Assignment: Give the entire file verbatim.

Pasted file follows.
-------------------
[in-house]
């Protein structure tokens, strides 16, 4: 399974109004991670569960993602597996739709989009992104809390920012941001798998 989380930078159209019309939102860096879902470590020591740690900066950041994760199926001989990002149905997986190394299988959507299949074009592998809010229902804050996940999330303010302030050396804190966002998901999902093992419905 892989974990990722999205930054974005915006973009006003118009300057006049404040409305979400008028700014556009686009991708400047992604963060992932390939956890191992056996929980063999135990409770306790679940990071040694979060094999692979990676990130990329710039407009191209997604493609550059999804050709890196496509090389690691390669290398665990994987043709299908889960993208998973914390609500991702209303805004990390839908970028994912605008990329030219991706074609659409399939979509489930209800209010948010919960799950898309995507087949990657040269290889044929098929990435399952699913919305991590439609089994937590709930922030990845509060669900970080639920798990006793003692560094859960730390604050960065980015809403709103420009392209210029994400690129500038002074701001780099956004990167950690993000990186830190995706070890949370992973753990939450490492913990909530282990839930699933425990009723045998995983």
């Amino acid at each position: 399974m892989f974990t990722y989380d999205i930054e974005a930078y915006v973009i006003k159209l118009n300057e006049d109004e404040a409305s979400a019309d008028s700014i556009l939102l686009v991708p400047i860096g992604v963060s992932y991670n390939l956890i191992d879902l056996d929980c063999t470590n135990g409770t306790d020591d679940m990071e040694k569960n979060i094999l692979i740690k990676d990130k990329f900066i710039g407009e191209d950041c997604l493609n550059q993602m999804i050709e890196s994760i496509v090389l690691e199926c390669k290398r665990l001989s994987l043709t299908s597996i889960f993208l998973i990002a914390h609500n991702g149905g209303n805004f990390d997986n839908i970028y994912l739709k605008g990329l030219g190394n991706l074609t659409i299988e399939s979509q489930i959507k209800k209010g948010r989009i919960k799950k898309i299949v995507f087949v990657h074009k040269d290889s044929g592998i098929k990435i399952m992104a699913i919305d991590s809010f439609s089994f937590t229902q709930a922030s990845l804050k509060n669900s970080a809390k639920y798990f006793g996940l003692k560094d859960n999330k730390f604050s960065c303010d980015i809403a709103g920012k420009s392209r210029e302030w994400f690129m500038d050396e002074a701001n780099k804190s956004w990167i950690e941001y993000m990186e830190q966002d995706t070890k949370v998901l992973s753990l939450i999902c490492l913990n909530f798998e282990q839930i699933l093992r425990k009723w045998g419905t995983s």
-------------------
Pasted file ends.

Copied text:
[in-house]
């Protein structure tokens, strides 16, 4: 399974109004991670569960993602597996739709989009992104809390920012941001798998 989380930078159209019309939102860096879902470590020591740690900066950041994760199926001989990002149905997986190394299988959507299949074009592998809010229902804050996940999330303010302030050396804190966002998901999902093992419905 892989974990990722999205930054974005915006973009006003118009300057006049404040409305979400008028700014556009686009991708400047992604963060992932390939956890191992056996929980063999135990409770306790679940990071040694979060094999692979990676990130990329710039407009191209997604493609550059999804050709890196496509090389690691390669290398665990994987043709299908889960993208998973914390609500991702209303805004990390839908970028994912605008990329030219991706074609659409399939979509489930209800209010948010919960799950898309995507087949990657040269290889044929098929990435399952699913919305991590439609089994937590709930922030990845509060669900970080639920798990006793003692560094859960730390604050960065980015809403709103420009392209210029994400690129500038002074701001780099956004990167950690993000990186830190995706070890949370992973753990939450490492913990909530282990839930699933425990009723045998995983």
């Amino acid at each position: 399974m892989f974990t990722y989380d999205i930054e974005a930078y915006v973009i006003k159209l118009n300057e006049d109004e404040a409305s979400a019309d008028s700014i556009l939102l686009v991708p400047i860096g992604v963060s992932y991670n390939l956890i191992d879902l056996d929980c063999t470590n135990g409770t306790d020591d679940m990071e040694k569960n979060i094999l692979i740690k990676d990130k990329f900066i710039g407009e191209d950041c997604l493609n550059q993602m999804i050709e890196s994760i496509v090389l690691e199926c390669k290398r665990l001989s994987l043709t299908s597996i889960f993208l998973i990002a914390h609500n991702g149905g209303n805004f990390d997986n839908i970028y994912l739709k605008g990329l030219g190394n991706l074609t659409i299988e399939s979509q489930i959507k209800k209010g948010r989009i919960k799950k898309i299949v995507f087949v990657h074009k040269d290889s044929g592998i098929k990435i399952m992104a699913i919305d991590s809010f439609s089994f937590t229902q709930a922030s990845l804050k509060n669900s970080a809390k639920y798990f006793g996940l003692k560094d859960n999330k730390f604050s960065c303010d980015i809403a709103g920012k420009s392209r210029e302030w994400f690129m500038d050396e002074a701001n780099k804190s956004w990167i950690e941001y993000m990186e830190q966002d995706t070890k949370v998901l992973s753990l939450i999902c490492l913990n909530f798998e282990q839930i699933l093992r425990k009723w045998g419905t995983s």